In contrast, Western scholars in treating the Soviet 1920s have focused on society. Richard Stites began his now classic Revolutionary Dreams: Utopian Vision and Experimental Life in the Russian Revolution (New York: Oxford University Press, 1989) with the words, "The present work of history is rooted in the intuitive belief that what large numbers of people want to know about a society of the past is actually what is important about that society." (p. 3) That work has been followed by others that have likewise made major contributions to the social history of the NEP era. To name a few I would pair David R. Shearer, Industry, State, and Society in Stalin's Russia, 1926-1934 (Ithaca, NY: Cornell University Press, 1996) and Wm. J. Chase. Workers, Society, and the Soviet State. Labor and Life in Moscow, 1918-1929 (Urbana and Chicago: University of Illinois Press, 1989). Closer to Stites's work have been Eric Naiman's Sex in Public (Princeton. NJ: Princeton University Press, 1997) and Stephen Hanson's prizewinning Time and Revolution (Chapel Hill, NC: University of North Carolina Press, 1998). I would also include in that category Laura Philips's Bolsheviks and the Bottle: Drink and Worker Culture in St. Petersburg, 1900-1929 (DeKalb: Northern Illinois University Press, 2000).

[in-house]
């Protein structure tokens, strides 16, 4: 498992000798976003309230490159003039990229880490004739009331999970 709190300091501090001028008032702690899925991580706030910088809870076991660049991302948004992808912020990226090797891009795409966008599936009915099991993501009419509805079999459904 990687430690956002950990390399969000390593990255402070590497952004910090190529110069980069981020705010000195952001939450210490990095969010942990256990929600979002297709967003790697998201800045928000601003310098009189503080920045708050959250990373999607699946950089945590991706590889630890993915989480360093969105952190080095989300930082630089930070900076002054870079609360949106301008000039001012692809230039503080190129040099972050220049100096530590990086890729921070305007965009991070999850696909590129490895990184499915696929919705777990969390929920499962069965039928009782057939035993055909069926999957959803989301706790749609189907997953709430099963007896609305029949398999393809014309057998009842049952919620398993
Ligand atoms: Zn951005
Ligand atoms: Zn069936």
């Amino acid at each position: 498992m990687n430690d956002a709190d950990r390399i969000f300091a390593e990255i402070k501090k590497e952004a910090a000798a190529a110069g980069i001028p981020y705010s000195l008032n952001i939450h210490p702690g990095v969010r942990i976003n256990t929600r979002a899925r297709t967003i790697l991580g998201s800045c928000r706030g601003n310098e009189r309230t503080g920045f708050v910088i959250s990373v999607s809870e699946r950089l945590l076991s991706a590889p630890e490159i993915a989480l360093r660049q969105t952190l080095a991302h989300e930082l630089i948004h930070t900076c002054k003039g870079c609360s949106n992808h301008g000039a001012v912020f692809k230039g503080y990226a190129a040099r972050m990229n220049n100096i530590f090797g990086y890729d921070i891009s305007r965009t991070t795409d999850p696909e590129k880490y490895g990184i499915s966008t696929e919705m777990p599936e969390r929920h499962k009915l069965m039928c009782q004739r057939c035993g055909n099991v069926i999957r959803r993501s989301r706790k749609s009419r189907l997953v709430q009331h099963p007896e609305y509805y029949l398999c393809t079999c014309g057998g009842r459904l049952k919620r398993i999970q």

A clear distinction appears to exist so far between Russian and Western treatments of the NEP era. Russian scholars focus on politics. Western, particularly American scholars, focus on society.
A harbinger of the division can be found in the collection, Russia in the Era of NEP: Explorations in Soviet Society and Culture (Bloomington and Indianapolis: Indiana University Press, 1991), compiled from a seminar series at Indiana University in the mid 1980s. The end of the collection contains an intriguing account of a discussion between Wm. G. Rosenberg and Sheila Fitzpatrick. Rosenberg notes Fitzpatrick's opinion on the inclusion of politics "within our analytic purview." (p. 319) "Fitzpatrick maintains, the 'familiar political questions, have been run into the ground.'" (ibid). Rosenberg closes with the observation that "the problem of leaving politics out. . . is that it leads us to a distorted vision of our cultural or social subjects. . . ." (p. 320) Western scholars in the ensuing decade, while not entirely eschewing political issues, sooner took their cue from Fitzpatrick than from Rosenberg.
David Ransel in the fall issue of Slavic Review for 2001 ("Single Research Community: Not Yet," vol. 60, no. 3, pp. 550-57), notes the same division arising in reaction to Boris Mironov's work, Sotsial'naia istoriia Rossii. Russian critics, Ransel observes, condemn Mironov for his use of American models, i.e., "the centrality of social strata as historical actors" in his work (p. 556). In other words the historiography of NEP is not alone in dividing Western from Russian historians, the one emphasizing "social strata," the other politics.